I didn't just need to do hard things. I needed a starting point in something hard I felt deeply about. More than a commitment to get healthier, I needed to be explicit and commit to a stricter diet and exercise regimen. I needed to know I would be doing sweat-inducing cardio and strength training five days a week, taking walks every day, cutting back on specific indulgences (carbs, sweets, excessive coffee, red meat), and catalogging progress.
It Won't Be Easy
As it turns out, hard things are... well... hard! Whatever your hard thing is, it's going to require effort and change. Change, no matter how healthy, is always scary. There are times when continuing down the path won't feel natural. It won't always be fun. Show up. Be present. Feel the burn. Do it anyway. This is where being committed to your hard things (vs something that someone else said you should be doing) will really make the difference.
No matter how important your hard thing is, no matter how committed you are to the vision, or how strong of a start you get... You will have doubts. I'm reminded daily that to err is human, but "To doubt is human" is an equally universal truth. A good support network will build you up, but often the most well-intentioned friends will increase your doubt. Colleagues or professional circles can be even worse. Some times out of jealousy, some times innocently, some times meanness... Remember your Why and press on.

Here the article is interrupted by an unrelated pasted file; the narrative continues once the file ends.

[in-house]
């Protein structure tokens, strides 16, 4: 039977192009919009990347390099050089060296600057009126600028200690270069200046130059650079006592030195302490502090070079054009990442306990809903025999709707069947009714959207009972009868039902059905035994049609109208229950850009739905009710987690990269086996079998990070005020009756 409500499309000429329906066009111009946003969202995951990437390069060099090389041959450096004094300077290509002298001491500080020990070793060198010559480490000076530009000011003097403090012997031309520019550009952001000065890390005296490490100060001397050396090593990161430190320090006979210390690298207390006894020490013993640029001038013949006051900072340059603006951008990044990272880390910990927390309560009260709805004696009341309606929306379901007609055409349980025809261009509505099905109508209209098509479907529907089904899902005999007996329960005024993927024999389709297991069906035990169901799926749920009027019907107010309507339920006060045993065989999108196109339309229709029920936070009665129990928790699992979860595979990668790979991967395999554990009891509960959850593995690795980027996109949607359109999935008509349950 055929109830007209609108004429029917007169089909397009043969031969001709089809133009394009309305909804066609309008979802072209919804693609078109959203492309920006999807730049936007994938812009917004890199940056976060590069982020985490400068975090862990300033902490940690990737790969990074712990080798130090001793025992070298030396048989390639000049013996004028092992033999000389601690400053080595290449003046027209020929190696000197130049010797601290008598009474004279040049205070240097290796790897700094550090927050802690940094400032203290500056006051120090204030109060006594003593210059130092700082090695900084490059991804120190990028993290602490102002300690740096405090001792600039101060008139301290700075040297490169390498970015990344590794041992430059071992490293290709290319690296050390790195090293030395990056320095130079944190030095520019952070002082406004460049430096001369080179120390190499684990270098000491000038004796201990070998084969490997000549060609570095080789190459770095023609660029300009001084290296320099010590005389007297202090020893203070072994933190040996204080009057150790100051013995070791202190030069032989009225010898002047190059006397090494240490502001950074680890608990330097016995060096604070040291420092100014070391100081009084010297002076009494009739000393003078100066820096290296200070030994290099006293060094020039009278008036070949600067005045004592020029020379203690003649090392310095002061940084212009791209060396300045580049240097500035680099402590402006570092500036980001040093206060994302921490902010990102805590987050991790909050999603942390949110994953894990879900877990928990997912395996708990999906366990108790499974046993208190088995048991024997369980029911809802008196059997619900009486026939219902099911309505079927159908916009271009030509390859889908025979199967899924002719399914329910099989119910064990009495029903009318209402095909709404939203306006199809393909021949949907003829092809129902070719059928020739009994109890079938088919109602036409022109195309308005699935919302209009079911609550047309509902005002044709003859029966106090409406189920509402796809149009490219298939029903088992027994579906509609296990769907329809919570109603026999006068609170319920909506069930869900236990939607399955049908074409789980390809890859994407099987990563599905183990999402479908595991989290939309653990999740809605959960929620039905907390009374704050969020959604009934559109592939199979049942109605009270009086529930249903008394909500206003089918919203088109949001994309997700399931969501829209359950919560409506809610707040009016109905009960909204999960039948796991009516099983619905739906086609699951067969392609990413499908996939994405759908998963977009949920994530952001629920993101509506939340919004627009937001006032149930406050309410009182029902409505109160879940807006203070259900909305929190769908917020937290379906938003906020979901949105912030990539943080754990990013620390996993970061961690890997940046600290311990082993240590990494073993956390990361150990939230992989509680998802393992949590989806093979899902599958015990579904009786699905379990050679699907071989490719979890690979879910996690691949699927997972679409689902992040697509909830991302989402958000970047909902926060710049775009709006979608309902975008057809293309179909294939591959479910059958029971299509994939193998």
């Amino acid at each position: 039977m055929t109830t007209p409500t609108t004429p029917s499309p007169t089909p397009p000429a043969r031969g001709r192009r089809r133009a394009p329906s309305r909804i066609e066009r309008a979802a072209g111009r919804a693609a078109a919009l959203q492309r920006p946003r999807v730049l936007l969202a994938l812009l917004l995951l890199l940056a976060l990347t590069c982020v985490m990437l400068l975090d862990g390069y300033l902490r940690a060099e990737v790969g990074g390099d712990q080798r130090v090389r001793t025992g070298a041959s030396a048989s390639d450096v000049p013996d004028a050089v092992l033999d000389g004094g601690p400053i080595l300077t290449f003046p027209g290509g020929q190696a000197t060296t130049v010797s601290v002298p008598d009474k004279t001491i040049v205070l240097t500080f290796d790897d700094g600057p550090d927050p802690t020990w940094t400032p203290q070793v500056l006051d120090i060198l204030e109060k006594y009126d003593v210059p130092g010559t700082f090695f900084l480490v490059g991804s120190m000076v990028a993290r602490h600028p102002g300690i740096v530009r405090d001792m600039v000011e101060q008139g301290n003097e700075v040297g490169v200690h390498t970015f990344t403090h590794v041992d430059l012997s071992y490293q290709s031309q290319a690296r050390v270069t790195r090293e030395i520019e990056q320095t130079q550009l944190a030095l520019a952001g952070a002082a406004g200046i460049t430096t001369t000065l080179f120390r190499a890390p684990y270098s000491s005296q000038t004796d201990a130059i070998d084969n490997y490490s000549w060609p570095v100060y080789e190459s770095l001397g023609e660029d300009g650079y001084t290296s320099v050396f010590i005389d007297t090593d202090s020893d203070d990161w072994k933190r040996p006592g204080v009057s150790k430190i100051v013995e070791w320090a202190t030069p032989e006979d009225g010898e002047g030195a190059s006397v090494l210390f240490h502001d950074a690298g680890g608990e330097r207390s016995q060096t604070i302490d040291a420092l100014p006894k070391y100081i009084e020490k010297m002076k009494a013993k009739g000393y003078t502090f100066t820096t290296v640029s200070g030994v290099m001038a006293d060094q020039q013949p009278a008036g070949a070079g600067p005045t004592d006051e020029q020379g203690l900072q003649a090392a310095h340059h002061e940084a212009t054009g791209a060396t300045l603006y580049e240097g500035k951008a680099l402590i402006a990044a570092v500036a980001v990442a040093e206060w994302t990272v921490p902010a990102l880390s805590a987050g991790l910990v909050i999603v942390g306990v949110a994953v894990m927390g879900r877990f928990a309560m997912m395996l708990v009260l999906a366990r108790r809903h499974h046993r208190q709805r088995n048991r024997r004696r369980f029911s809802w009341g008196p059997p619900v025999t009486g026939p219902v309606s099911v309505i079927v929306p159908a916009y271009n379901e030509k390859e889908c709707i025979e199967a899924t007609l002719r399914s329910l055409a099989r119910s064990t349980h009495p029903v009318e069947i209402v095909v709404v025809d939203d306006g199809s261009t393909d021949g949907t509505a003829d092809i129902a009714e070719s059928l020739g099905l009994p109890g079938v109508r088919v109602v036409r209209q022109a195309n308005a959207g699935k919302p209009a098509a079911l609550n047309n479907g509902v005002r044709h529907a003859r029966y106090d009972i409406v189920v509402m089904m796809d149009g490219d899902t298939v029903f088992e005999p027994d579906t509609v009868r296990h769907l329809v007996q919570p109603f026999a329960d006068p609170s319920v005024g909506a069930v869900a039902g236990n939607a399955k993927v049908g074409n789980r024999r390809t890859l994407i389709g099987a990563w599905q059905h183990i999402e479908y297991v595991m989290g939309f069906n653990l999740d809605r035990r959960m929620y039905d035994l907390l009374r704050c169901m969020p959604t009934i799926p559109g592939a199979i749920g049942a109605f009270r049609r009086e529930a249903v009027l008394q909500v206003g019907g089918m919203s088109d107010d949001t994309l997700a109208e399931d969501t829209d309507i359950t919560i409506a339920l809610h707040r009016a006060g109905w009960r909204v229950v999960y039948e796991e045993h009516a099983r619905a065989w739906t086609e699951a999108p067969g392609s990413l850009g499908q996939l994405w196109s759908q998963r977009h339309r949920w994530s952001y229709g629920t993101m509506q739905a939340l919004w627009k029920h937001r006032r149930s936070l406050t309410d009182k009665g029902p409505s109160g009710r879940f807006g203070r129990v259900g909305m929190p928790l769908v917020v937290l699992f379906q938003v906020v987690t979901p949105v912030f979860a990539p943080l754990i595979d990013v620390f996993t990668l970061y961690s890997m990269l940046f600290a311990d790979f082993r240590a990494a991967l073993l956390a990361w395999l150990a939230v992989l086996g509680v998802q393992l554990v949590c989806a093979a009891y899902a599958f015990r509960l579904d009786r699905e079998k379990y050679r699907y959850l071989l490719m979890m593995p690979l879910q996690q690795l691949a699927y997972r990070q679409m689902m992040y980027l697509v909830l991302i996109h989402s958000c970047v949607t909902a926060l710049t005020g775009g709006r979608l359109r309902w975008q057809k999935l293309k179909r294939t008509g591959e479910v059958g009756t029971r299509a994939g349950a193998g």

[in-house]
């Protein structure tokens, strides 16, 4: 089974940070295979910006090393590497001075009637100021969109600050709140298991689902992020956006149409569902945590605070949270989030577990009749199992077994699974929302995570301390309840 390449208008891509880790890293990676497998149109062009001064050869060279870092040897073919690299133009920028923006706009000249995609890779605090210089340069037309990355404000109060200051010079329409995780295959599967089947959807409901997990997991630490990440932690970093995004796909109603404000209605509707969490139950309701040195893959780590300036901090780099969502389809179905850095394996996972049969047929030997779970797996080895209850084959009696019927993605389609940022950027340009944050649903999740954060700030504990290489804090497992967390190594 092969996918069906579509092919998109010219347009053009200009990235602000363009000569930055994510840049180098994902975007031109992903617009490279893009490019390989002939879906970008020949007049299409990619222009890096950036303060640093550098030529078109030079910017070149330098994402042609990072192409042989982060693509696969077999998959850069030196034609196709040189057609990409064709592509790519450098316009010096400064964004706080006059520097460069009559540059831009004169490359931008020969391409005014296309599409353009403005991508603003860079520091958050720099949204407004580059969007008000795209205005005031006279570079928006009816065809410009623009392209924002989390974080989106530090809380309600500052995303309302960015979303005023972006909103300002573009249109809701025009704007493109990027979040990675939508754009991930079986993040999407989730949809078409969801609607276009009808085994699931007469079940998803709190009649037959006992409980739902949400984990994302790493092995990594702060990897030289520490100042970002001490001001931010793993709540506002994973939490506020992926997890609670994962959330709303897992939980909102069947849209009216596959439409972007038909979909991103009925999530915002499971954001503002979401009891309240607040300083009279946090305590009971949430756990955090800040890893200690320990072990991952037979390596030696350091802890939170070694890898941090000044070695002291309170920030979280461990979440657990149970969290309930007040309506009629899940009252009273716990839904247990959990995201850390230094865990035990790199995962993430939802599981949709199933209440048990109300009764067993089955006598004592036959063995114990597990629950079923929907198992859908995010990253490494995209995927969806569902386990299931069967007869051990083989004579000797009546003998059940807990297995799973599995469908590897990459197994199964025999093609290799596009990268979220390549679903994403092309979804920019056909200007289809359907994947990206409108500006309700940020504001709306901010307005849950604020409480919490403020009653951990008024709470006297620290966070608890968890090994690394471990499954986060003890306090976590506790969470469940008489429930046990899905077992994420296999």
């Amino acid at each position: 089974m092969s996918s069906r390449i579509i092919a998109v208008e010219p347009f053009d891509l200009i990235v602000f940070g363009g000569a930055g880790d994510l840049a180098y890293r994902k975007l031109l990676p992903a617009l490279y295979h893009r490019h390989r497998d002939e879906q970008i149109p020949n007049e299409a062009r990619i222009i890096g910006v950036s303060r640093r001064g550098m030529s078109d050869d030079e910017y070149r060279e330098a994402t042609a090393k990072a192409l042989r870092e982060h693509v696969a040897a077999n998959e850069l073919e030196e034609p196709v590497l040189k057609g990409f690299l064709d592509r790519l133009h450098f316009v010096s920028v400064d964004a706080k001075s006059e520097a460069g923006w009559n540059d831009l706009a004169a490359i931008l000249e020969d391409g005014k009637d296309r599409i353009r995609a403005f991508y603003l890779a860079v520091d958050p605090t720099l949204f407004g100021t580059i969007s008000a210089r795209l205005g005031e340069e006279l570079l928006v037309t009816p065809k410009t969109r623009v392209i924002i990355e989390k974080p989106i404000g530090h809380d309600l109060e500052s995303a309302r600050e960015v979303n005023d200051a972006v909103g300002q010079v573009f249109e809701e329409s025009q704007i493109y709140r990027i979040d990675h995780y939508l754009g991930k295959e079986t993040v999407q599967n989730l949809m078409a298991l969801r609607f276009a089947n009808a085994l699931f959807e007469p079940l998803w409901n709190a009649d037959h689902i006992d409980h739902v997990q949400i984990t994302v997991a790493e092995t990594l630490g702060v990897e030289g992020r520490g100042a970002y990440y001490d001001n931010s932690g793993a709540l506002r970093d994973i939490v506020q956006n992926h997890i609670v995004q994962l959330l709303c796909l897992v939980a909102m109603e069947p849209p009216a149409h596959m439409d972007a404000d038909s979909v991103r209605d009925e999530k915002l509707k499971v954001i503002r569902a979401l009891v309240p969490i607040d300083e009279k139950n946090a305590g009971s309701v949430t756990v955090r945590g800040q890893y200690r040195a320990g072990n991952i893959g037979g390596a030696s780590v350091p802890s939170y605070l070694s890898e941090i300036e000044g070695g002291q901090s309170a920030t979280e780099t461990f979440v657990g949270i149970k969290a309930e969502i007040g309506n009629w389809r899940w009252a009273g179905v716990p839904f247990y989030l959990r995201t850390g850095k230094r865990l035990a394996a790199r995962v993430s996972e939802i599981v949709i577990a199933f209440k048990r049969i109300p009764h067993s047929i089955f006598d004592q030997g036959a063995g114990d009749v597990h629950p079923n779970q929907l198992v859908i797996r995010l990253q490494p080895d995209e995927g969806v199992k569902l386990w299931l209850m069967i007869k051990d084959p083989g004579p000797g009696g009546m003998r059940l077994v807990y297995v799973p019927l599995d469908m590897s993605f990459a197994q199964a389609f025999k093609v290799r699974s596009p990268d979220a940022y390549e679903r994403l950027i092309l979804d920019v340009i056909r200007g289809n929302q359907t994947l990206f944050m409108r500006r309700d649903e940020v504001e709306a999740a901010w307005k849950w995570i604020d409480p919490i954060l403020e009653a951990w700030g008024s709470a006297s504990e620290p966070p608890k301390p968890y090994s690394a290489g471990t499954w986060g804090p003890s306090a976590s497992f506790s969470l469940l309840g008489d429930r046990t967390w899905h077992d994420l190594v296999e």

Even if you don't particularly enjoy science, I encourage you to watch Nova's documentary series Quark Science. It covers a gamut of topics about how the physical world works. A common theme across many ages and disciplines is that the biggest breakthroughs we take for granted would never have been accomplished without ignoring criticism.
Your Why will come with its own unique set of challenges. As you remember your Why and keep going, it's important to appreciate the small victories along the way. Before loosing 100 pounds, you will notice an uptick in energy. Before looking like a Greek God, you will fit into your favorite jeans again. Revel in the small things. You earned it. That said, don't forget the vision... Small wins are not an excuse to over indulge. Remember that real growth takes time.